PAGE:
Other Literary Forms

(Literary Essentials: Great Poems of the World)

Apart from his verse and prose poetry, Henri Michaux has written travelogues, essays, drama, and fiction. He is, however, equally well known as a painter. Often merging forms and genres, Michaux’s works traverse the boundaries of real and imaginary worlds, moving from outer to inner space with a constant focus on visual impressions while analyzing the experience. Michaux’s writing cannot be divorced from the visual arts, and several of his foremost collections are combinations of original drawings (gouaches, water-colors, inks, acrylics) and texts. The poems are not merely accompanied by illustrations; rather, the two are simultaneous expressions of analogous themes.

Michaux also wrote a one-act play, Le Drame des constructeurs (pb. 1930, pr. 1937; the builder’s drama), which again reflects his interest in the visual arts. The setting is a lunatic asylum where various inmates, named A, B, C, D, E, F, G, and H, play “construction” games. Their guards can be seen in the background; every time one appears, the “builders” disperse. Law and order, Michaux implies, destroy imagination and deprive man of his ability to exist. Furthermore, the character “God” is aligned with the lunatics, whom he absolves and liberates. Ironically, the inmates continue their imaginary building, the guards remain, and nothing changes.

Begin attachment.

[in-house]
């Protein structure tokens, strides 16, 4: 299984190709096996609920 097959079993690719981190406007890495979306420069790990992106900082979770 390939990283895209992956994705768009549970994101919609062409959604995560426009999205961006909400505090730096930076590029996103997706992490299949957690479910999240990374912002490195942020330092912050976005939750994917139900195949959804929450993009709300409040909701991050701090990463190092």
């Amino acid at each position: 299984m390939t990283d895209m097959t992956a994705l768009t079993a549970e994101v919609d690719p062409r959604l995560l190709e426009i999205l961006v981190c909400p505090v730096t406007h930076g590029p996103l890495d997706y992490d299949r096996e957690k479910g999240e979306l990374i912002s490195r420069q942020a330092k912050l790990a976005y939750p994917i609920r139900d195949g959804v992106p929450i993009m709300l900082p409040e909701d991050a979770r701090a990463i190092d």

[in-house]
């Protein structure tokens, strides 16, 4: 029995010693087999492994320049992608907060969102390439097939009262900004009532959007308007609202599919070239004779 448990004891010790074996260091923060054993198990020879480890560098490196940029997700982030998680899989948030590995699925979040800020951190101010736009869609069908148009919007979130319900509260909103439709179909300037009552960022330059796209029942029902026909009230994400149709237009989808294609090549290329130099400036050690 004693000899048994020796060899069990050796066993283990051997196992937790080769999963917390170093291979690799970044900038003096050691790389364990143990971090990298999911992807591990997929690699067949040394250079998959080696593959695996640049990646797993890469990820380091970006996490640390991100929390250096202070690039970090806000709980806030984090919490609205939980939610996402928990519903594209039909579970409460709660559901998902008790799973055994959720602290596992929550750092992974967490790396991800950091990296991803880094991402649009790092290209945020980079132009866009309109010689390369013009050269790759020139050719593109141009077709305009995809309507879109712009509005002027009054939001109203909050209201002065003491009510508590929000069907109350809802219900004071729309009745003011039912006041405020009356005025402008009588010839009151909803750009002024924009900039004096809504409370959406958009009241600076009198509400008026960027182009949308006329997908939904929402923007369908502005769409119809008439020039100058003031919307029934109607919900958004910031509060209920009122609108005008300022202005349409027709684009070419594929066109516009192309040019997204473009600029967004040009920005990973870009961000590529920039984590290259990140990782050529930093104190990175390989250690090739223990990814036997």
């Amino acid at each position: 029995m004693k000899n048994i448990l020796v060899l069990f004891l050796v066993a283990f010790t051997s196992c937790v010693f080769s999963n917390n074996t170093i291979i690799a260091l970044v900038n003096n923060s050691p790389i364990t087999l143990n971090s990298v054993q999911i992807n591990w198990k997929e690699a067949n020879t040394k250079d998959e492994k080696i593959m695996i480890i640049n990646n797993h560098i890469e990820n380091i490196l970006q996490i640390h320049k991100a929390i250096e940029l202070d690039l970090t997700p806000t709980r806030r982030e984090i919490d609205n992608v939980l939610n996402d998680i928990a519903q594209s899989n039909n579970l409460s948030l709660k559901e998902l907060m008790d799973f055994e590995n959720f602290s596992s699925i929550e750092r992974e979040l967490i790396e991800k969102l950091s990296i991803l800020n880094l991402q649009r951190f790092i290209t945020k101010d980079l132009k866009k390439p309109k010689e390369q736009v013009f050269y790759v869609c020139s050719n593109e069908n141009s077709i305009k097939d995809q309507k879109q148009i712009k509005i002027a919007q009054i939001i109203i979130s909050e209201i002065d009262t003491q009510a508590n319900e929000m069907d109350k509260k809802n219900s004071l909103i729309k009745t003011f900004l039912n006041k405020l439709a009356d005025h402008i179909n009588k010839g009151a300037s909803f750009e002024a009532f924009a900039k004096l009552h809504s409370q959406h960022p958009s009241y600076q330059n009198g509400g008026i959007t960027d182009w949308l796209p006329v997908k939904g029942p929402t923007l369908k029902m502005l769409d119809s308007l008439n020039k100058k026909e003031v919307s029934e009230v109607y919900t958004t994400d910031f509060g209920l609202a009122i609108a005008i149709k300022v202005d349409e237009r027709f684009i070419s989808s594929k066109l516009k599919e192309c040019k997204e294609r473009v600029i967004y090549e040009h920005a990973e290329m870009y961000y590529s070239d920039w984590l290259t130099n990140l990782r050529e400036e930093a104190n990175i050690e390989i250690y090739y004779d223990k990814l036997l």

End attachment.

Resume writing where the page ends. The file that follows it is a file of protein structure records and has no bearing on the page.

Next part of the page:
Yet another literary form that Michaux expertly handles is the aphorism. In Tranches de savoir...

(The entire section is 447 words.)